Photo by Carolina Heza on Unsplash
During Mental Health Awareness Month, we place a lot of emphasis on identifying symptoms and taking the first steps to get treatment. For many consumers, though, it's challenging to find a provider who is a good fit. Patients in rural areas often experience problems with that—there may be few options, and they may come with waiting lists or steep co-pays.
It’s hard for anyone, anywhere, to find quality mental healthcare. Accessing those resources becomes exponentially harder for those who are low-income, uninsured, or underinsured.
Even finding providers who take Medicare or work on a sliding scale narrows options considerably, often forcing patients to see providers who are less-equipped to treat them. Providers who are willing to see these patients also have long wait-lists.
Add in other barriers, like transportation to appointments and prescription co-pays, and it’s plain to see that the already complex world of mental health treatment turns into a maze for those who lack substantial income and insurance. This is especially important now as many are dealing with the mental health effects of the Coronavirus and don’t know where to turn for treatment.
These challenges multiply in rural areas.
When I moved from a medium-sized city back to my small southwest Virginia hometown, one of my biggest worries was finding a mental health provider. I told myself that my resourcefulness would see me through, that with creativity and communication and persistence, I could access the care I needed.
Instead, I encountered a series of disasters which mostly involved hour-long drives for brief appointments with inexperienced and unqualified providers. When my primary care doctor said there was a new psychiatrist in town who took Medicare patients, I eagerly accepted the referral. I was so pleased when I first met Dr. Andrews. She was young, friendly, and open to creative solutions like reiki for PTSD and salsa dancing for anxiety. We had similar tastes in music and would sit in her office, geeking out about ambient albums. She always had time for me, and during a particularly rough time, she called me every day, even on weekends, until I got better.
And yet, there was something very wrong: she wasn’t listening to me.
She repeatedly would wear me down into trying medications I knew I didn’t tolerate well. Worse than that, she was headstrong about talking me out of a medication I did need. At every appointment, she would lecture me about taking Zoloft, an antidepressant that’s kept me alive since I was 15. I felt that I wasn’t seeing a professional, but just another person stigmatizing psychiatric medication. While the practice of scolding those who take psych meds is so common as to have a name—med shaming—I never thought I’d experience it from a psychiatrist.
Antidepressants contribute to mania in some bipolar patients, so I understood why she might have initially been hesitant to keep me on the medication. But, being bipolar II, I’ve never experienced full-blown mania. My symptoms are mostly related to depression. I, my therapist, and my entire medical history attested to the fact that my lows were far more dangerous than my highs—and being off Zoloft was much more dangerous than being on it.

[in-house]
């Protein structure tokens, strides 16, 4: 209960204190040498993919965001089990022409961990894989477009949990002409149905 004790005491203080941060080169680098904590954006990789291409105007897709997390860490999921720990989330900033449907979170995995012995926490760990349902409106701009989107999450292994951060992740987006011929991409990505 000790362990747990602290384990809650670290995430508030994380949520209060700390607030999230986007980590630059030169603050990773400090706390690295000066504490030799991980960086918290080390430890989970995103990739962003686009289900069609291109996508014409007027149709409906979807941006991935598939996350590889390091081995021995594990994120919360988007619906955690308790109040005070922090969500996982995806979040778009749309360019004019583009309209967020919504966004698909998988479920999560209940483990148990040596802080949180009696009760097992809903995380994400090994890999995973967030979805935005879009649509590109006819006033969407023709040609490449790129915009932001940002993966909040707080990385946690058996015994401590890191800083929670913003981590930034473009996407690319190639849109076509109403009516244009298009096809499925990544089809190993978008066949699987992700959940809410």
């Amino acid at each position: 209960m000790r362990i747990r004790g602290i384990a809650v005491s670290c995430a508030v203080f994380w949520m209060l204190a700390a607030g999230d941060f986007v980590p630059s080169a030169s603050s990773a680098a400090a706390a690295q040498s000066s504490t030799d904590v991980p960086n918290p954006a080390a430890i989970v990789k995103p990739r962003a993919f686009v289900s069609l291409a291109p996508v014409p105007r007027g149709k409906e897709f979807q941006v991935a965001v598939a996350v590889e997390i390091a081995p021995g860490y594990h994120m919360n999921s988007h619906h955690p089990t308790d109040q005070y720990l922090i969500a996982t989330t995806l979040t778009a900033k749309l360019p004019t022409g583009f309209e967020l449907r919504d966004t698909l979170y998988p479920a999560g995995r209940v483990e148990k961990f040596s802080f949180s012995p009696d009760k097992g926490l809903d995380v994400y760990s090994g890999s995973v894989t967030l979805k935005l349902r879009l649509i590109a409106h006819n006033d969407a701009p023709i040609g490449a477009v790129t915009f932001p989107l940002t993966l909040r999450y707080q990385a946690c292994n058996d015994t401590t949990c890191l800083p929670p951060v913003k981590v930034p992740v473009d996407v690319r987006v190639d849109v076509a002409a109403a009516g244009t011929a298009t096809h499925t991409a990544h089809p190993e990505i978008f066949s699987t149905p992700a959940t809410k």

At one point, Dr. Andrews had me off Zoloft altogether, and, after much self-advocating, she agreed to prescribe it again. Things improved right away. It was evident to anyone who knew me that I became myself again. I had energy and humor, and I was writing again. Dr. Andrews even commented on the remarkable change.
But even though she saw me, sitting across from her, smiling and alert again, she discouraged the Zoloft every time I saw her.
If I felt agitated or anxious or had trouble sleeping, she’d tell me it was the Zoloft. I feared she’d stop prescribing it. I researched online pharmacies. I stayed up late reading the same case studies my doctor had read, finding all the ways in which I differed from those patients. I wanted to switch psychiatrists, but I had no other options.
When Dr. Andrews announced that she was leaving, I felt panic at the thought of having to find another provider. Despite our conflict, Dr. Andrews had provided stability and attentiveness. She was always up on the research and vigilant about necessary bloodwork. But even as she offered that stability, she brought shame and anxiety to something that helped my life.
The weight of that shame became apparent when I started looking for a new doctor. I rehearsed how I would ask the doctor to prescribe Zoloft. I planned coping strategies for the lectures I anticipated. I bookmarked the online pharmacies. They filled Dr. Andrews’ vacancy, and I went in, prepared to do battle once more.
But a funny thing happened.
I told the new doctor I’d been feeling depressed. Right away, she suggested raising my Zoloft.
And just like that, my shame fell away.
Anxiety is a symptom of mental illness. It also mirrors what it’s like to live with the uncertainty, not just of symptoms, but the ability to access adequate care, the powerlessness that comes when it’s not enough to advocate for yourself time and again, and all the baggage and shame we bring from one doctor to the next. We never know when our mental illness will disrupt our lives, and we never know when treatment for that mental illness will disrupt our lives either.
What I do know is this: I’ve been on the increased dose of Zoloft for a week now. I couldn’t have written this before.